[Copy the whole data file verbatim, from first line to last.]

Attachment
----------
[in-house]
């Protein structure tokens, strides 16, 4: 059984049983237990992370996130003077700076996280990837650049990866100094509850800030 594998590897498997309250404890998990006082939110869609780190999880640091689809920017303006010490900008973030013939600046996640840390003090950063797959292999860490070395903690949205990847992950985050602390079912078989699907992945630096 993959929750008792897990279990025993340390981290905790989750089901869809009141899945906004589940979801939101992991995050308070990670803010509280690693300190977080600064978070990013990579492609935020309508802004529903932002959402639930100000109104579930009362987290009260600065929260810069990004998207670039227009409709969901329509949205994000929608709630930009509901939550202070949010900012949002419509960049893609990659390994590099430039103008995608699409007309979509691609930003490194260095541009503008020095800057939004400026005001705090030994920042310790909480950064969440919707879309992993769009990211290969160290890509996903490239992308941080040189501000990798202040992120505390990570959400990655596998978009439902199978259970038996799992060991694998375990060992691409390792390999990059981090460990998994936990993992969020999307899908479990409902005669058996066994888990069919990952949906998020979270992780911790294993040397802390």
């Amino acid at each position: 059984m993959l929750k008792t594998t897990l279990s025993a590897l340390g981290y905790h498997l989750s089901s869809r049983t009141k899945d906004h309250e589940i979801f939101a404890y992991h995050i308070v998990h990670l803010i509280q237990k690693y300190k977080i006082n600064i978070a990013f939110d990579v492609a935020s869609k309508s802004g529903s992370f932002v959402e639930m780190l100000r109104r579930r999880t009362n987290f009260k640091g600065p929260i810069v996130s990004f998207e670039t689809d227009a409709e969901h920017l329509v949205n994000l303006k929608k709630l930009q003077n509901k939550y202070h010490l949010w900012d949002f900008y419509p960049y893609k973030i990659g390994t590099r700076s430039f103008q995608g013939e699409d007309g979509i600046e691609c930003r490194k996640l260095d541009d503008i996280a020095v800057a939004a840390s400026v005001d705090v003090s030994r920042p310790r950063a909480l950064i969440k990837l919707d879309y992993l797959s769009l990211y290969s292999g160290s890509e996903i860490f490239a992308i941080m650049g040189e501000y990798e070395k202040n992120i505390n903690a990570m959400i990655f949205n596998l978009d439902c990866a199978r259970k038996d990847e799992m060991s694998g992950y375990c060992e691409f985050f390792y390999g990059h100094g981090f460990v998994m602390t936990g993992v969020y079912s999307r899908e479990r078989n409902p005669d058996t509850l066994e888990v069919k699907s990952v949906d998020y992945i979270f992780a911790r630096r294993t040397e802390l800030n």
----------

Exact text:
[in-house]
């Protein structure tokens, strides 16, 4: 059984049983237990992370996130003077700076996280990837650049990866100094509850800030 594998590897498997309250404890998990006082939110869609780190999880640091689809920017303006010490900008973030013939600046996640840390003090950063797959292999860490070395903690949205990847992950985050602390079912078989699907992945630096 993959929750008792897990279990025993340390981290905790989750089901869809009141899945906004589940979801939101992991995050308070990670803010509280690693300190977080600064978070990013990579492609935020309508802004529903932002959402639930100000109104579930009362987290009260600065929260810069990004998207670039227009409709969901329509949205994000929608709630930009509901939550202070949010900012949002419509960049893609990659390994590099430039103008995608699409007309979509691609930003490194260095541009503008020095800057939004400026005001705090030994920042310790909480950064969440919707879309992993769009990211290969160290890509996903490239992308941080040189501000990798202040992120505390990570959400990655596998978009439902199978259970038996799992060991694998375990060992691409390792390999990059981090460990998994936990993992969020999307899908479990409902005669058996066994888990069919990952949906998020979270992780911790294993040397802390």
């Amino acid at each position: 059984m993959l929750k008792t594998t897990l279990s025993a590897l340390g981290y905790h498997l989750s089901s869809r049983t009141k899945d906004h309250e589940i979801f939101a404890y992991h995050i308070v998990h990670l803010i509280q237990k690693y300190k977080i006082n600064i978070a990013f939110d990579v492609a935020s869609k309508s802004g529903s992370f932002v959402e639930m780190l100000r109104r579930r999880t009362n987290f009260k640091g600065p929260i810069v996130s990004f998207e670039t689809d227009a409709e969901h920017l329509v949205n994000l303006k929608k709630l930009q003077n509901k939550y202070h010490l949010w900012d949002f900008y419509p960049y893609k973030i990659g390994t590099r700076s430039f103008q995608g013939e699409d007309g979509i600046e691609c930003r490194k996640l260095d541009d503008i996280a020095v800057a939004a840390s400026v005001d705090v003090s030994r920042p310790r950063a909480l950064i969440k990837l919707d879309y992993l797959s769009l990211y290969s292999g160290s890509e996903i860490f490239a992308i941080m650049g040189e501000y990798e070395k202040n992120i505390n903690a990570m959400i990655f949205n596998l978009d439902c990866a199978r259970k038996d990847e799992m060991s694998g992950y375990c060992e691409f985050f390792y390999g990059h100094g981090f460990v998994m602390t936990g993992v969020y079912s999307r899908e479990r078989n409902p005669d058996t509850l066994e888990v069919k699907s990952v949906d998020y992945i979270f992780a911790r630096r294993t040397e802390l800030n």